IR you reporting optimally?
ME PoV Fall 2016 issue
The Capital Markets Authority (CMA) in Kuwait recently launched guidelines that provide listed companies with a head start for driving Integrated Reporting in a clear and concise manner.
According to Chapters 11 and 12 of the 15th Rulebook, companies are required to either comply with the provisions of adopting Integrated Reporting (IR), or explain to investors in their next governance report why they have not done so.1 Globally IR, which has gained significant attention over the last decade, is mostly being adopted on a voluntary basis. The following briefly outlines what IR entails and how beneficial it can be for companies to navigate through a transition from traditional financial reporting to an integrated reporting system.
What is integrated reporting?
To date, there is not one agreed upon definition for IR but the CMA does provide some guidance and overview for companies to start reporting in an integrated way:
In chapter 11, article 8 of Rulebook 15, the CMA refers to IR “as an effective tool for achieving strategic goals of the company and hence to create corporate values [..] as this will assist members of the board of directors and executive management to take decisions in a practical and proper manner, imminently leading to achievement of shareholders’ interest.” Additionally, this would provide the stakeholders visibility on the company’s aspirations and plans for the future.
Further, the CMA has issued a set of guiding principles to substantiate the creation of an integrated report as “a minimum of important characteristics”:
- The company’s focus on strategy;
- General overview on the company structure and business model;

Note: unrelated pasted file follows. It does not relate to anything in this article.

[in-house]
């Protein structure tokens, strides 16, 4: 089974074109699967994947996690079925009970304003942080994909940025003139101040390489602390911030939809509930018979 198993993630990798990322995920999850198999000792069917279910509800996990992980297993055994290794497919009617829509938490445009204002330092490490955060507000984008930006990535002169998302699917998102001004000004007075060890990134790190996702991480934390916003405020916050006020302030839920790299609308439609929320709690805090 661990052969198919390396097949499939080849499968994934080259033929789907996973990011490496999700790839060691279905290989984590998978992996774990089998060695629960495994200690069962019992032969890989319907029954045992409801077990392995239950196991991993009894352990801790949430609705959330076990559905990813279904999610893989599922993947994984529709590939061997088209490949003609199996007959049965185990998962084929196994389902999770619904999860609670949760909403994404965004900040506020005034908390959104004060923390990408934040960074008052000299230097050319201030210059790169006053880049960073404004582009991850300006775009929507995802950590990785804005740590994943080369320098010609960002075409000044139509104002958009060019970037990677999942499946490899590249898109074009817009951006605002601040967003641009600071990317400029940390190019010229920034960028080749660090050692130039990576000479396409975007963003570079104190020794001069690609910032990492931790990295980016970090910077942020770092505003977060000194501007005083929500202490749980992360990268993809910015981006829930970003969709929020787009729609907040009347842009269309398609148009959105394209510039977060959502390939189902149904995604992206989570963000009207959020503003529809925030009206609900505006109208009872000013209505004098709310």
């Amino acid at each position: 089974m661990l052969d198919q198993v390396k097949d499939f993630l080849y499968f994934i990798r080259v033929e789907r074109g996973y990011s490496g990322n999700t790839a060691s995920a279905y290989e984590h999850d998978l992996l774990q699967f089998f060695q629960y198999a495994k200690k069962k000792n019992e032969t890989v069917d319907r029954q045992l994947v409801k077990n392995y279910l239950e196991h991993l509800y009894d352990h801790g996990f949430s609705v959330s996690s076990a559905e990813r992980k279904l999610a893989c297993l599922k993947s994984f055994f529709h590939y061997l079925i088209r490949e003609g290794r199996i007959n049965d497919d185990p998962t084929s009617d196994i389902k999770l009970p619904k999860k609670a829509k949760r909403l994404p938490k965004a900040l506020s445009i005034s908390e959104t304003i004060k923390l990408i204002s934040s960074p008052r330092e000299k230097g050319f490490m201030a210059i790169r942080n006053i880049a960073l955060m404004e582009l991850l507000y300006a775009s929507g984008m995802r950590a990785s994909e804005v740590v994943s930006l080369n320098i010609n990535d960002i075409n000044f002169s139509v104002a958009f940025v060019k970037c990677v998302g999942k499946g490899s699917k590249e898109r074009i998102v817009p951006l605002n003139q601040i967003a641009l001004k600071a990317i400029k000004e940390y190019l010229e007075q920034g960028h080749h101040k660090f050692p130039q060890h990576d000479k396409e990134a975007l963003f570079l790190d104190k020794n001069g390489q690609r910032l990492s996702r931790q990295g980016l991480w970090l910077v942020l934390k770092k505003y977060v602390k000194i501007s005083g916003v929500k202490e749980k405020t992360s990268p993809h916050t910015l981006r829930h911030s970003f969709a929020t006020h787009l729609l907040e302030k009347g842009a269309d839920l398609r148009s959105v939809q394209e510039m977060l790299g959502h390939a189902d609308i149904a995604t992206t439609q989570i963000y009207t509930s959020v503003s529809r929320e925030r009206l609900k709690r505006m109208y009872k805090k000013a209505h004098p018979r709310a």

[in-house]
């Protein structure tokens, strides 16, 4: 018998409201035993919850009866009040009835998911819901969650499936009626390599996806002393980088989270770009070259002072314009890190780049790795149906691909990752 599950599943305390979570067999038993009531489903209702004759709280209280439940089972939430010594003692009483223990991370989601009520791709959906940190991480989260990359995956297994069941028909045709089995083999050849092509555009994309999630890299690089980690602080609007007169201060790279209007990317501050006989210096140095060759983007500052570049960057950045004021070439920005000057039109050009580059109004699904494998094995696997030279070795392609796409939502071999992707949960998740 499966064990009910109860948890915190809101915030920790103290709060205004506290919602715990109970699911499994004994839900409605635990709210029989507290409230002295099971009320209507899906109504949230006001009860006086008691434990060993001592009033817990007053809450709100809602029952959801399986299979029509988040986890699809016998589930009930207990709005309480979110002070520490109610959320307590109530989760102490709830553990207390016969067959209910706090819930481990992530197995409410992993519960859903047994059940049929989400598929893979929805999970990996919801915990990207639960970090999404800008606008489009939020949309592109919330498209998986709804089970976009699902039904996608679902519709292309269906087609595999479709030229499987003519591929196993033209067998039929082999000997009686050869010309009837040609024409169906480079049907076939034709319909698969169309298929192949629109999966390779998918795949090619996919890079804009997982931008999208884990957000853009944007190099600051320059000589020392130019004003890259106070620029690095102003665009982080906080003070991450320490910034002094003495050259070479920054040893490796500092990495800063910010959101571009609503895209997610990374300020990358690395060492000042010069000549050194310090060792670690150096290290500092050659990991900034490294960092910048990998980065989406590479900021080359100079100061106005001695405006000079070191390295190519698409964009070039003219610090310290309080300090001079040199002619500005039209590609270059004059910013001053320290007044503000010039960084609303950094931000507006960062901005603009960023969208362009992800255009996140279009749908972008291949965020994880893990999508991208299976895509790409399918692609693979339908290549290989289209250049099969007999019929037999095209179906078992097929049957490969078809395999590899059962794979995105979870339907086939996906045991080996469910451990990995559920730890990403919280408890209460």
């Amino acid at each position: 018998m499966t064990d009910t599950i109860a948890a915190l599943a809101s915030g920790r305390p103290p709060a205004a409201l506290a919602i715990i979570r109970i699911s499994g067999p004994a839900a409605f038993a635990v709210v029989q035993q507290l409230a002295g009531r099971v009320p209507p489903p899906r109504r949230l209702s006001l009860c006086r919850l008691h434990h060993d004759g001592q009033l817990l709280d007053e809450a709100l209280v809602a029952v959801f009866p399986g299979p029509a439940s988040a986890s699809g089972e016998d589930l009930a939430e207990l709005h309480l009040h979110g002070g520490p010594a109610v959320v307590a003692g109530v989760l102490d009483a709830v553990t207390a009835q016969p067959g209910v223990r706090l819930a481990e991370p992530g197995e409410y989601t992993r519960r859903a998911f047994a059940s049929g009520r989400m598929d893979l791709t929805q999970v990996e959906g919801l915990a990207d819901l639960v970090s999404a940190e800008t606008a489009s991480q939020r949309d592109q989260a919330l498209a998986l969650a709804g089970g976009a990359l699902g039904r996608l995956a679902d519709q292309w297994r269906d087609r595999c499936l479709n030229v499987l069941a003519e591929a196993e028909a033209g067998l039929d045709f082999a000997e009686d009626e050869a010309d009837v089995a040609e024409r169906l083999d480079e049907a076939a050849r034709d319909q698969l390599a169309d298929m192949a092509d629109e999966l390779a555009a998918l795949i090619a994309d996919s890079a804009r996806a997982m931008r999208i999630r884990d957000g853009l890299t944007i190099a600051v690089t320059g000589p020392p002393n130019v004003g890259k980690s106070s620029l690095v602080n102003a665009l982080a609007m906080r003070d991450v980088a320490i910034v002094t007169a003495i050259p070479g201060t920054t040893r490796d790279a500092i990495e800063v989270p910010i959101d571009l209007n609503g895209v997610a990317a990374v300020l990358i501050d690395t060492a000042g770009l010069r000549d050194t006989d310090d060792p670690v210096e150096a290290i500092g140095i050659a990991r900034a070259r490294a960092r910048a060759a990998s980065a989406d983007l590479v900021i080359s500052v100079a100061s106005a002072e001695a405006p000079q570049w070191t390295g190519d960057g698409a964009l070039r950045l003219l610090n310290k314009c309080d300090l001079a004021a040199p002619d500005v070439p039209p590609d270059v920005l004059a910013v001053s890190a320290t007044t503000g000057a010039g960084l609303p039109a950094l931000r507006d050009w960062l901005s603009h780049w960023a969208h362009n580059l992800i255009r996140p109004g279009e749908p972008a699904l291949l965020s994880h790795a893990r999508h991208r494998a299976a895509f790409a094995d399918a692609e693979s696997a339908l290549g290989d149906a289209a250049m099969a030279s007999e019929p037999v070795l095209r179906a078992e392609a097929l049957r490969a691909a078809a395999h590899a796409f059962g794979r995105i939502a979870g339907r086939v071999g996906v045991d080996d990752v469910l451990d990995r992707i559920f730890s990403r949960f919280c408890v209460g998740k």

- Risks facing the company;
- Future expectations and directions;
- Conciseness, accuracy, and tangibility in presenting information;
- Regularity of the reports.
The corporate landscape has been evolving ever since the economic crisis that brought to surface that financial reporting alone will not provide enough insight to satisfy investor and stakeholder concern. IR can be an effective tool for instilling long-term value creation of a company. This direction focuses on driving a more comprehensive and meaningful way of reporting about all aspects of an organization’s performance and future potential for internal and external stakeholders. Not only does it integrate ﬁnancial aspects of performance with sustainability aspects, it also recommends forward-looking elements to reporting as well as the reporting of historical performance.
In other words, IR aims to help organizations improve shareholder value by developing successful and enduring relationships with its customers, employers, suppliers and the communities in which they operate. Apart from financial and manufactured capital, businesses these days depend on broader sets of relationships, so-called “capitals” in the IR terminology, that include intellectual, human, social and natural capitals. It is a process of thinking through your business and aligning your organization’s strategy and business model for long-term sustainable value creation.2
Why is it important?
IR helps organizations to tackle the specific concerns of long-term investors by providing material information about an organization's strategy, governance, performance and prospects in a way that reflects the commercial, social and environmental context in which it operates. Consequently, it leads to a clear and concise articulation of the company’s value creation story, which reports to a wider stakeholder group that may have an interest in the company or society at large.
Not only does IR focus on financial performance of an organization but also on a broader spectrum taking into account social, environmental and economic elements. Organizations that adopt IR tend to have a more holistic decision-making approach that leads to more financial stability and sustainability of the business in the long run.